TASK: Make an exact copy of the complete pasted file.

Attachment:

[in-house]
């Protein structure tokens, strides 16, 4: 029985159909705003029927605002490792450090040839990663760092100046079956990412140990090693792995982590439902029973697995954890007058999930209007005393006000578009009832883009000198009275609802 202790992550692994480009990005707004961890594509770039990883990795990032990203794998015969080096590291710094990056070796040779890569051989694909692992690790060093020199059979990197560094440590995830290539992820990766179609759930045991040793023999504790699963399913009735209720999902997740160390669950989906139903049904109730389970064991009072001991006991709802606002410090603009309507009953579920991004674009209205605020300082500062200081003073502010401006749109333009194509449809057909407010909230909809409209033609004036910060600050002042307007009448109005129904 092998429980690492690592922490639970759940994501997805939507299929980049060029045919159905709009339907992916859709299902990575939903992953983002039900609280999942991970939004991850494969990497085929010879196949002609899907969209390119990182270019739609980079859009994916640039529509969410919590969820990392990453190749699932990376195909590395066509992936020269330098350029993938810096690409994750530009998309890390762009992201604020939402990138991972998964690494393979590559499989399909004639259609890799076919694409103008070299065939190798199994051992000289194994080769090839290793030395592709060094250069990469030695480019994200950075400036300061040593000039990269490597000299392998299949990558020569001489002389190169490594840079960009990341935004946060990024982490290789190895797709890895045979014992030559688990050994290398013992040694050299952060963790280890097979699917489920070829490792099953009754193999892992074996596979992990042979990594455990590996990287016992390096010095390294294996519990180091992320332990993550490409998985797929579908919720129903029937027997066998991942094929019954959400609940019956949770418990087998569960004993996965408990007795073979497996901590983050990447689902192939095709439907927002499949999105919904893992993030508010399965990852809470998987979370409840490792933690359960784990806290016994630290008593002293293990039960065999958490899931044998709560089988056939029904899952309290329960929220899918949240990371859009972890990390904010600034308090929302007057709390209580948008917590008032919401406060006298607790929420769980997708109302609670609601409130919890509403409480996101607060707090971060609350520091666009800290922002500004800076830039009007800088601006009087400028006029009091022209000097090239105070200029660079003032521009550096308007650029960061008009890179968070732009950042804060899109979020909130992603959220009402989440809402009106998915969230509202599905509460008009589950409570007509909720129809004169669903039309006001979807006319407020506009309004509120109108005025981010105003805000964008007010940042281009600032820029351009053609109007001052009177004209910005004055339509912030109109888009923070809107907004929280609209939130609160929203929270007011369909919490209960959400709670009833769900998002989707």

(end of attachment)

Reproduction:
[in-house]
């Protein structure tokens, strides 16, 4: 029985159909705003029927605002490792450090040839990663760092100046079956990412140990090693792995982590439902029973697995954890007058999930209007005393006000578009009832883009000198009275609802 202790992550692994480009990005707004961890594509770039990883990795990032990203794998015969080096590291710094990056070796040779890569051989694909692992690790060093020199059979990197560094440590995830290539992820990766179609759930045991040793023999504790699963399913009735209720999902997740160390669950989906139903049904109730389970064991009072001991006991709802606002410090603009309507009953579920991004674009209205605020300082500062200081003073502010401006749109333009194509449809057909407010909230909809409209033609004036910060600050002042307007009448109005129904 092998429980690492690592922490639970759940994501997805939507299929980049060029045919159905709009339907992916859709299902990575939903992953983002039900609280999942991970939004991850494969990497085929010879196949002609899907969209390119990182270019739609980079859009994916640039529509969410919590969820990392990453190749699932990376195909590395066509992936020269330098350029993938810096690409994750530009998309890390762009992201604020939402990138991972998964690494393979590559499989399909004639259609890799076919694409103008070299065939190798199994051992000289194994080769090839290793030395592709060094250069990469030695480019994200950075400036300061040593000039990269490597000299392998299949990558020569001489002389190169490594840079960009990341935004946060990024982490290789190895797709890895045979014992030559688990050994290398013992040694050299952060963790280890097979699917489920070829490792099953009754193999892992074996596979992990042979990594455990590996990287016992390096010095390294294996519990180091992320332990993550490409998985797929579908919720129903029937027997066998991942094929019954959400609940019956949770418990087998569960004993996965408990007795073979497996901590983050990447689902192939095709439907927002499949999105919904893992993030508010399965990852809470998987979370409840490792933690359960784990806290016994630290008593002293293990039960065999958490899931044998709560089988056939029904899952309290329960929220899918949240990371859009972890990390904010600034308090929302007057709390209580948008917590008032919401406060006298607790929420769980997708109302609670609601409130919890509403409480996101607060707090971060609350520091666009800290922002500004800076830039009007800088601006009087400028006029009091022209000097090239105070200029660079003032521009550096308007650029960061008009890179968070732009950042804060899109979020909130992603959220009402989440809402009106998915969230509202599905509460008009589950409570007509909720129809004169669903039309006001979807006319407020506009309004509120109108005025981010105003805000964008007010940042281009600032820029351009053609109007001052009177004209910005004055339509912030109109888009923070809107907004929280609209939130609160929203929270007011369909919490209960959400709670009833769900998002989707």